Potential Dispersion Modeling Uses of Archived NOAA Forecast Model Data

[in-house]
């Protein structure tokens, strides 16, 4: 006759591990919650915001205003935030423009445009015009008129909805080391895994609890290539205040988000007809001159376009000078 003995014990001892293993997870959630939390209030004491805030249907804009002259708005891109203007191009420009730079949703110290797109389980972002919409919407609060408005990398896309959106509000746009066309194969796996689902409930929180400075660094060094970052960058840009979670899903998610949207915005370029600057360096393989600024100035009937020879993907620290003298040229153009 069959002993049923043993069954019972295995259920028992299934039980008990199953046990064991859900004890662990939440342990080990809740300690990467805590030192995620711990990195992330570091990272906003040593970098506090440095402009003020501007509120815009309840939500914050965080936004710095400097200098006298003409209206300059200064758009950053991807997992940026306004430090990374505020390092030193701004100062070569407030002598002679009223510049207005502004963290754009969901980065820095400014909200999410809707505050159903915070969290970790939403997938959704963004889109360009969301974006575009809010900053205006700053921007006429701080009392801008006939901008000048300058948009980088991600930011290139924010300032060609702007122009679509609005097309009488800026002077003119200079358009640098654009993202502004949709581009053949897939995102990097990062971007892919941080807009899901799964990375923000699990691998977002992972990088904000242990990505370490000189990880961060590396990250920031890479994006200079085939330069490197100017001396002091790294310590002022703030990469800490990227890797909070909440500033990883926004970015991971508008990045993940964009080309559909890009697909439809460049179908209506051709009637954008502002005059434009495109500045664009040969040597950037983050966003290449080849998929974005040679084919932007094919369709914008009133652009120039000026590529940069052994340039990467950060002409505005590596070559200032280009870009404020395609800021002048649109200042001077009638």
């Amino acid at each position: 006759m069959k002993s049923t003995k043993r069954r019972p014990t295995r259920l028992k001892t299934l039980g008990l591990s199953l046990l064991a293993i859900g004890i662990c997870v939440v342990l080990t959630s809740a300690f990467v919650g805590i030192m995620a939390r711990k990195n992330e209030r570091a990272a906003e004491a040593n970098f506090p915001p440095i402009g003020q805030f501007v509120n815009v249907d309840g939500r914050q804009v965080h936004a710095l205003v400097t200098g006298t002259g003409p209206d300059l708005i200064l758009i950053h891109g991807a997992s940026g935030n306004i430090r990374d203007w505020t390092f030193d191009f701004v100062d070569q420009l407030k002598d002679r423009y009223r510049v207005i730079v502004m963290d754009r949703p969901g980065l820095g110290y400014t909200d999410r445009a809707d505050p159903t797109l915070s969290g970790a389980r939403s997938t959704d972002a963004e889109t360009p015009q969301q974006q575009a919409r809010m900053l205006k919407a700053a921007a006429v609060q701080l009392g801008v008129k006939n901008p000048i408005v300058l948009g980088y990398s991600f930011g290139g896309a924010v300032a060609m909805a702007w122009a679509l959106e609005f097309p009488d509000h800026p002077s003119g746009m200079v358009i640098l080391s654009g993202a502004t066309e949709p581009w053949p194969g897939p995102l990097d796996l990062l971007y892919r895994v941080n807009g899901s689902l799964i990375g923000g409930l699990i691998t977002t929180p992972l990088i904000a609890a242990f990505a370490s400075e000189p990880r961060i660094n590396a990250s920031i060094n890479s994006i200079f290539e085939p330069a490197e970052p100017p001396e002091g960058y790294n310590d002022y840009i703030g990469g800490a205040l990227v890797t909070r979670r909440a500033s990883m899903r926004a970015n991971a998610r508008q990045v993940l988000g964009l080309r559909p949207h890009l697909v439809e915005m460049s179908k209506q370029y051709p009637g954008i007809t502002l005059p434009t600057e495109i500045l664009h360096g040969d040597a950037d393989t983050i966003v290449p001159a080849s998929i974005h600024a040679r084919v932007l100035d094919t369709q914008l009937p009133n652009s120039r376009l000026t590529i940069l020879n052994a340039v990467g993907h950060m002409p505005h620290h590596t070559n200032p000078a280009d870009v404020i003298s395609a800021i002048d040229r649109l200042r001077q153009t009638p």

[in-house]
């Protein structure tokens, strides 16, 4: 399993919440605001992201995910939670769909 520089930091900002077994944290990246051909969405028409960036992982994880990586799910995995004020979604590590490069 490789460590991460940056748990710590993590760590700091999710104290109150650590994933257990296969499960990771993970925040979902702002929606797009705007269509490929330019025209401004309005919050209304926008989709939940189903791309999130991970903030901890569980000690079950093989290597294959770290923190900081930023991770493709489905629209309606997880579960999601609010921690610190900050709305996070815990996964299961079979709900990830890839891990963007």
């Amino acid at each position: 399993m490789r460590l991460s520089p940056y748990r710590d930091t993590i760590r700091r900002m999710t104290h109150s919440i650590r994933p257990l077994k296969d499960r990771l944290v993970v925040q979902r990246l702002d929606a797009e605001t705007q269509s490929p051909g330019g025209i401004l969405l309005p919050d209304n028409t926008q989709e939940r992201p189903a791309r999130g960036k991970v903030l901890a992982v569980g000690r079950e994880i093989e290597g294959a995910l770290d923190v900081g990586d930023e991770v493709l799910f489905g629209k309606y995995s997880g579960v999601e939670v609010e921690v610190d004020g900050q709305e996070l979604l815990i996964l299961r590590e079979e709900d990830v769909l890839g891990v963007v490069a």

A newly-developed generation of air quality simulation models has the potential to use profiles of wind, temperature, and turbulence, as well as improved mixing height determination, measures of surface heat flux, and a host of other meteorological parameters. Several numerical weather prediction models that generate these comprehensive data sets are routinely being run by the National Oceanic and Atmospheric Administration (NOAA) to support forecast operations of the National Weather Service (NWS). The Eta model (named after the Greek letter h, which is used to denote vertical coordinate) is being run to make forecasts out to 48 hours (including precipitation) over this period. In order to provide input data for each forecast run, assimilation of the many types of meteorological data collected by NOAA is done over a three-dimensional grid. Another model, Rapid Update Cycle (RUC), is also being applied. This model primarily supports short-range forecasts (out to six hours) with three-hour updates. Data assimilation is also used to provide input for the RUC model. The creation of a three-year (April 1995 to April 1998) archive of analyses and forecasts from these two models, plus data from the Canadian Regional Finite Element (RFE) model, is underway. Archived data include vertical profiles of temperature, wind, and turbulent kinetic energy (TKE). Surface heat flux, cloud cover, and precipitation are also available. A grid with 40-kilometer horizontal spacing with 30 to 40 vertical levels is being used. The data of greatest interest to air pollution meteorologists are the analyses resulting from the data assimilations rather than the forecasts. Since assimilated data for a large number of parameters and gridpoints are continuously being collected, the size of the archive upon completion will be enormous, making it impractical for small-scale usage such as dispersion modeling. How a subset of the data archive can be utilized in conjunction with the new generation of air quality models, as well as how the subset might be organized to best serve the interests and needs of the dispersion modeling community, are discussed.